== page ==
TFRs are restricted zones that I don’t want to mess with. Pilot license threatening juju for the fella who flies into one a these. Almost all TFRs are in place for legitimate (in my view) reasons, such as the president’s trips thru Alaska, military exercises, forest fires, or search and rescue areas. The TFR shown near Fairbanks on Feb 8 is for a rocket launch. TFR knowledge is important in other ways, as a TFR may close one pass, which will detour that traffic through adjacent passes. So if you’re flying an adjacent pass, anticipate more frequent traffic than normal. Clicking on the individual TFRs provides additional details.
These same routes are loaded in my GPS in case weather drops too low and I need to land on a gravel bar to wait it out – quickly notifying muh ex-girlfriend via sat phone of course. For these two routes, and most I fly, I don’t need Foreflight or a GPS for in-flight navigation because I’ve flown em previously. I do follow the GPS when flying outside my AO (cool lingo for Area of Operations). But the GPS is a handy method to keep track of time flown thus far for fuel purposes. We derive a conservative fuel estimate by inputting the time estimates along with our cub’s 10 gph fuel burn into elementary school math equations. 10 gph is the planning burn for our cub, actual burn is 9 to 9 ½ gph when leaned. Included in that estimated total fuel usage, is fuel used during the compulsory and fun circling around sumptin cool to watch or photograph. Although I do not use Foreflight for in-flight use, I do keep flight routes loaded on my iPhone’s Foreflight app just in case my GPS spews satanic symbols mid-flight.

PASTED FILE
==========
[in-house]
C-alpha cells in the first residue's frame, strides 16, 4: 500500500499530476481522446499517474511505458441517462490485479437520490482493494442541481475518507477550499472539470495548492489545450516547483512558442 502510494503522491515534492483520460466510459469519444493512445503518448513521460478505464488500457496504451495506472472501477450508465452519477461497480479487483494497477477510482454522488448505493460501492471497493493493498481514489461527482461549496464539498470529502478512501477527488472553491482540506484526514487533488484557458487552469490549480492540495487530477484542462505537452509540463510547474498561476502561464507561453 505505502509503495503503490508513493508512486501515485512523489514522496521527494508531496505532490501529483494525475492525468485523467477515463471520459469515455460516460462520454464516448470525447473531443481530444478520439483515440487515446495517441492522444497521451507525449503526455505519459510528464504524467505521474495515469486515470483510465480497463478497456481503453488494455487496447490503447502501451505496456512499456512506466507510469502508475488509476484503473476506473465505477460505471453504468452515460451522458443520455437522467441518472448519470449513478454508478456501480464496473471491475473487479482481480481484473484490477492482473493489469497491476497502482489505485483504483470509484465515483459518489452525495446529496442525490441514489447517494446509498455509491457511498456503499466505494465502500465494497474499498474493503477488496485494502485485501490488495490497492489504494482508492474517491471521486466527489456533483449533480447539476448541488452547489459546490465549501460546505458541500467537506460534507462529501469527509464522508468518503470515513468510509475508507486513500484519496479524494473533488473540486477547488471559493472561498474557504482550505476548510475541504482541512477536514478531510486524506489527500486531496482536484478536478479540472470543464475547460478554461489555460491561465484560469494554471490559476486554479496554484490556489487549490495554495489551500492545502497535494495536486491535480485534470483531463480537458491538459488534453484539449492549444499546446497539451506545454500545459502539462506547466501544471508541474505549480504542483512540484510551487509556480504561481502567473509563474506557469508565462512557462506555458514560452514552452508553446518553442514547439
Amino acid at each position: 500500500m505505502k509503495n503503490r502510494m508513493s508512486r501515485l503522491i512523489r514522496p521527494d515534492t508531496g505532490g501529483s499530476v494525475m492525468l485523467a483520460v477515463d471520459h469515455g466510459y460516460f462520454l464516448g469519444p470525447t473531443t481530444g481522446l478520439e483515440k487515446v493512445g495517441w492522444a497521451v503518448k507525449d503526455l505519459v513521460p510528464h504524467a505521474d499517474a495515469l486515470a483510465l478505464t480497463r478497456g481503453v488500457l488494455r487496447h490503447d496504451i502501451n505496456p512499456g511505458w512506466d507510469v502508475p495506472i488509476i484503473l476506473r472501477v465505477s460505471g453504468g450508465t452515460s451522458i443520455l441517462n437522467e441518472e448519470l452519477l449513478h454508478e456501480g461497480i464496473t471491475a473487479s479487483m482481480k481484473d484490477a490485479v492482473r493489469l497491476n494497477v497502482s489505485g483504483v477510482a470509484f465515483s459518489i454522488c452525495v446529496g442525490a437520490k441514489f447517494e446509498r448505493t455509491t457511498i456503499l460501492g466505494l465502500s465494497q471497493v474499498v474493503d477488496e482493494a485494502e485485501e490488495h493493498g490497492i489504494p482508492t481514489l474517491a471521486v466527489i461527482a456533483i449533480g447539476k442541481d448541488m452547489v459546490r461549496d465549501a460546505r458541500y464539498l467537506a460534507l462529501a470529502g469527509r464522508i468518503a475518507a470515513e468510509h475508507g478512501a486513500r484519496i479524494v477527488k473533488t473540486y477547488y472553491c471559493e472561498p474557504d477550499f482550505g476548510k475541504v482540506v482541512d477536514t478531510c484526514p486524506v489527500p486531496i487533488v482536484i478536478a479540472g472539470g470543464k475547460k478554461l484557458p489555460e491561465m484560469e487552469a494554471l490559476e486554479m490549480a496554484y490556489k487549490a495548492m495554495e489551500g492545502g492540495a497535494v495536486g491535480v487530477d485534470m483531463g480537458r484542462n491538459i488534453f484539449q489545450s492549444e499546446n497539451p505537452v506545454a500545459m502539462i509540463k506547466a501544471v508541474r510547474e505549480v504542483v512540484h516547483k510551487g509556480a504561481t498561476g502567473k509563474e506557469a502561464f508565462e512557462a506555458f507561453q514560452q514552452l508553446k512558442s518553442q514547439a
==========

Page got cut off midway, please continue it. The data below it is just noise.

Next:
*Foreflight uses my DUATS account to access winds for flight time estimating. DUATS and DUAT are two contractor run flight services overseen by the FAA. The service is the same, just run by two different contractors using two different methods to deliver weather briefings, plan flights, and file flight plans. Being a federal government service, DUATS/DUAT are useful and appreciated, but very cumbersome and unsociable in that government way, so not used by me anymore. Professionals, such as airline dispatchers, possibly still use DUATS/DUAT.